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I wrote a program that reverses each word in a string. For example hello and goodbye is turned into olleh dna eybdoog. My program works, however the time efficiency is o(n^2) and I probably could of written less code. I am trying not to use any of the string.functions() ( I used string.length() once). Any tips or suggestions would be appreciated.

#include <iostream>
using namespace std;
void breakString(string& me, char * otherOne, int len, int count);
void reverseString(char* s); 
 int main () {
string me=("hello and goodbye");
char * otherOne;
int len=0;
int count=0;

for (len; len<me.length()+1; len++){
    count++;
    if (me[len]=='\0') {
        otherOne=new char[count];
        len-=count-1;
        count=0;
        for (len; me[len]; len++){
            otherOne[count]=me[len];
            count++;
        }
        reverseString(otherOne);
        breakString( me, otherOne, len, count);
    }
    if (me[len]==' ' ) {
        otherOne=new char[count];
        len-=count-1;
        count=0;
for (len; me[len] != ' '; len++){
    otherOne[count]=me[len];
    count++;
}
reverseString(otherOne);
        breakString( me, otherOne, len, count);
        count=0;
        otherOne=NULL;
        delete[]otherOne;
    }

}
delete[]otherOne;
cout << me;
return 0;
}
void reverseString(char* s)  
{

int len =0;
char swap;
for (len=0; s[len] != '\0'; len++);

for ( int i=0; i<len/2; i++)
{

    swap = *(s+i);

    *(s+i)= *(s+len-i-1);

    *(s+len-i-1) = swap;


}
}


void breakString(string &me, char * otherOne, int len, int count){
len-=count;
for (count=0; otherOne[count]; count++){
    me[len]=otherOne[count];
    len++;
}
}   
share|improve this question
    
possible duplicate of string reverse in C++ –  Paul Tomblin Sep 8 '11 at 1:05
1  
You realize that std::string has a reverse iterator, right? Why not just iterate from me.rebegin()? –  Paul Tomblin Sep 8 '11 at 1:07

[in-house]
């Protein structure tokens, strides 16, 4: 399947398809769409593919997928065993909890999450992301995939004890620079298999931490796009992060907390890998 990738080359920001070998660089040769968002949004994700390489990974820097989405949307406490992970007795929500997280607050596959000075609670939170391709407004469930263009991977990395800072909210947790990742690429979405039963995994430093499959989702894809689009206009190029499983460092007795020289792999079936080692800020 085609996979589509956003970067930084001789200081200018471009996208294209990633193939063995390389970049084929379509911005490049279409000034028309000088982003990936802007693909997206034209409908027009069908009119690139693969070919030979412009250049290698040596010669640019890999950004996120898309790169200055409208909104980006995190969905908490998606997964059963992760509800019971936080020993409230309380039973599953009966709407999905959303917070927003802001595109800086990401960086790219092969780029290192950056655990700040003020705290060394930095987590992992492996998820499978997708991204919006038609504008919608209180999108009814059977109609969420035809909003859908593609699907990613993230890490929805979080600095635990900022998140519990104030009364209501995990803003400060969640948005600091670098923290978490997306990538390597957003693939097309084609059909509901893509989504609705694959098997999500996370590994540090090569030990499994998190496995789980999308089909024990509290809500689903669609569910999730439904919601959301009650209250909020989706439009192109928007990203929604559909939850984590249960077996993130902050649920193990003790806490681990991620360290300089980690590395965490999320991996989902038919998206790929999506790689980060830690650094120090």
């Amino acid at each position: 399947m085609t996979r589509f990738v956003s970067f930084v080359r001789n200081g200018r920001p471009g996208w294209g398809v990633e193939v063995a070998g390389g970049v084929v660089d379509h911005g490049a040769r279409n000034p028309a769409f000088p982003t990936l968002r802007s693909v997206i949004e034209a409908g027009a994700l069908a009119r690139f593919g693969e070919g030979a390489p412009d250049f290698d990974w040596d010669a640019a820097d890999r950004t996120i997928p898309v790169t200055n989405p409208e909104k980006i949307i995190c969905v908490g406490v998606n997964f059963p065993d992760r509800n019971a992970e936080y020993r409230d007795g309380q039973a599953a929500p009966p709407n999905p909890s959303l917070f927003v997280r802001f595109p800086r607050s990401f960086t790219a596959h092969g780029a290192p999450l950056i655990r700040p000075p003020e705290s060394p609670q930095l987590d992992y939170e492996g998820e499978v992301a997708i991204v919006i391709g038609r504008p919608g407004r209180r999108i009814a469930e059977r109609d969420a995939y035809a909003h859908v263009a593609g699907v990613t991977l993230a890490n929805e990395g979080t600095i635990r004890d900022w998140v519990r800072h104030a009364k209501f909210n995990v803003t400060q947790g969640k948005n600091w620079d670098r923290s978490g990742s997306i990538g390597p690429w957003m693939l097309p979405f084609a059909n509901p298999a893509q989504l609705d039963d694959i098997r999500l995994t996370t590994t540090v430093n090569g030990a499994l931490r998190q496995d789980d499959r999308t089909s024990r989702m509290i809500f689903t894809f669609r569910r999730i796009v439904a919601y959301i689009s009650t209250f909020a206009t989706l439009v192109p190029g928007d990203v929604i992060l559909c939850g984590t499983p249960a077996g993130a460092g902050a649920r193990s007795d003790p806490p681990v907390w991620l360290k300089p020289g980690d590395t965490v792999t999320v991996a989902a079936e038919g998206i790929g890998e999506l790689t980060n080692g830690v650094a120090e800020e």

2  
@Paul - Not a duplicate. That one reverses the entire string; Aaron's looking for a word-by-word reverser. –  Xavier Holt Sep 8 '11 at 1:08
    
The concepts are similar enough - all he has to do is get a pointer to the beginning and end of each word and reverse them in place using the code in the references question. –  Paul Tomblin Sep 8 '11 at 1:10
1  
This obviously homework, it should be tagged as such and refine your question. –  Ed S. Sep 8 '11 at 1:16

2 Answers 2

up vote 1 down vote accepted

Isn't far simple something like

#include <iostream>

using namespace std;

int main () {
string me=("hello and goodbye");
int i,j, index=0;
char tmp;

for (i=0; i<me.length()+1; i++) 
    if (me[i] == ' ' || me[i] == '\0') {
        for(j=i-1;j>index;j--,index++) {
            tmp = me[index];
            me[index] = me[j];
            me[j] =tmp;
        }           
        index = i+1;
    }

cout << me;
return 0;
}

?

Complexity is O(n): each word is read twice (or, better, one and a half times): once since the program finds a space or a \0, then, in the nested for, the word is reversed. index indicates the word starting char.

share|improve this answer
    
Or just std::reverse(me.begin()+index, me.begin()+i); instead of the for loop. Plus or minus an out-by-one error on my indices there. –  Steve Jessop Sep 8 '11 at 1:36
    
Thank you for the much shorter code. I guess mine would also be O(n) for the same reason –  Aaron Sep 8 '11 at 1:48
    
Each word is read twice, not one and half. When you swap you read the word a second time (except the middle character of words with an odd number of characters) and it is always written once (minus one character when odd length, again.) –  Alexis Wilke Jan 2 '12 at 2:44

You should be able to do this with a stack in between your input and output strings. The stack's useful to hold the current word, and it does the reversing for you, too. I'm not going to write the full code for it, but the algorithm is:

String output = ""
char Stack stack = []
while input.not_empty:
    char c = input.get_char
    if c == ' ':
        while stack.not_empty:
            output.put_char(stack.pop)
        output.put_char(c)
    else:
        stack.push(c)
while stack.not_empty:
    output.put_char(stack.pop)
return output

That'll give you O(n), and it's pretty easy to prove:

  • Each character is read once (O(1))
  • It's pushed onto the stack (at most) once (O(1))
  • It's popped off the stack at most once (O(1))
  • It's written once (O(1))

So: 4 * n * O(1), which is O(n).

Hope this helps!

PS: If this is homework, people are more likely to help you if you tag it as such.

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